Miner wins job back
Wednesday 04 January 2017
A miner has won back his job, and around $100,000 in back pay after the Fair Work Commission upheld his claim that he had been unfairly dismissed by Oaky Creek Coal (OCC) in 2015.
Former Surface Coordinator at OCC Mr Peter Watts lodged a complaint with the FWC over what he perceived as his unfair dismissal from employment at the mine following a heated exchange with another miner whose role he had recently taken over.
Relations between the two men had been difficult for months according to evidence given to the FWC, but they reached a head in late August 2015.
“In summary, Mr Watts and another employee of OCC [called Mr X], were involved in an ongoing conflict,” the court said.
“That conflict culminated in a number of exchanges between Mr Watts and Mr X on 21 August 2015 during working time and after work in the car park at the mine site.
“Thereafter while travelling home from work, Mr Watts stopped his car in the vicinity of Mr X’s home.
“Mr Watts said that he did this because he believed that Mr X was following close behind him and was concerned that Mr X wished to continue the altercation at Mr Watts’ home.”
Following the events above, Mr X complained about the incident which led to an investigation and a mediation process. Both Mr Watts and Mr X agreed to participate in the mediation, and an agreed solution was achieved.
However a day later, Mr X made a formal complaint about the same incident, which resulted in another higher level investigation.
“A further investigation was conducted by Mr Campbell the maintenance and engineering manager who recommended that both Mr Watts and Mr X be disciplined and that they attend further mediation and training in conflict resolution,” the court heard.
“After considering Mr Campbell’s investigation report, Mr Sauer, Operations Manager, put the findings to Mr Watts and Mr X, and Mr Sauer [then] decided to dismiss Mr Watts for his part in the events of 21 July 2015.
“Mr X was dismissed for lying about those events during the investigation of his complaint.”
Looking at the background to the August 21 conflict, the court heard that Mr Watts had made some attempts to unofficially resolve the issues that were developing between him and Mr X when Mr Watts took over Mr X’s responsibilities.
Mr Watts told the FWC that it became apparent to him soon after commencing with OCC that Mr X had a problem with him, and that others would tell him that: “ Mr X had been running him down and badmouthing [him] around site”.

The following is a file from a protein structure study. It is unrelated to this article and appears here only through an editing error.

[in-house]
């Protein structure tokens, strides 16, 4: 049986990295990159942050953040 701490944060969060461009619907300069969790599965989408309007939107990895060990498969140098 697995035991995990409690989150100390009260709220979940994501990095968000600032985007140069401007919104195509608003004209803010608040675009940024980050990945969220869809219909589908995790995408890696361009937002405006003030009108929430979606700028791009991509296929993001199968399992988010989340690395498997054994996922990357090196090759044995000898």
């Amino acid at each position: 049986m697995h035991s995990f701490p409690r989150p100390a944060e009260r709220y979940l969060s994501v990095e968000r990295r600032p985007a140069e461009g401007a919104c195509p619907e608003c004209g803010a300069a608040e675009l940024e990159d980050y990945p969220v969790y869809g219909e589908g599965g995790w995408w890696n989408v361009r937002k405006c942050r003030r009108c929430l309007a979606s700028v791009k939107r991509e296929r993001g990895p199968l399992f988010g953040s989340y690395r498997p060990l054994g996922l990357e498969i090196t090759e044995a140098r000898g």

According to Mr Watts, in July 2015, following a leadership function for supervisors at the mine, Mr Watts claimed he had a discussion with the operations manager Mr Sauer about his issues with Mr X, during which he claimed Mr Saur told him an anecdote.
“Let me tell you about how I handled a similar situation,” he claimed Mr Sauer said.
“When I first took on the job of CHPP Superintendent I witnessed the Maintenance Superintendent abusing some of my employees, I then waited until he was in his office and no-one was around, walked in, gave him a serve and walked out.
“I didn’t have any more problems after that.”
Mr Watts claims Mr Sauer laughed then said words to the effect of “then when I became the manager I made him redundant and if you don’t stop your shit stirring I’ll make you redundant.”
After that exchange, Mr Watts said he became concerned for his job, and although he did not consider that the situation with Mr X was appropriately addressed or that he could control the situation, Mr Watts understood from Mr Sauer’s comments that he could not formally complain about Mr X’s conduct.
In the end the court decided Mr Watts had not been treated fairly
“Having regard to all of these matters, I find that Mr Watts’ dismissal was harsh, unjust and unreasonable.
“It was harsh because of its consequences for Mr Watts and because it was disproportionate to the gravity of the conduct he engaged in on 21 August 2015.
“The dismissal was unjust because Mr Watts was not guilty of significant matters that OCC relied on to conclude that he had engaged in serious misconduct.
“The dismissal was unreasonable because the conclusions about Mr Watts’ conduct were based on inferences that could not reasonably have been drawn from the material before Mr Sauer who decided to dismiss Mr Watts.”
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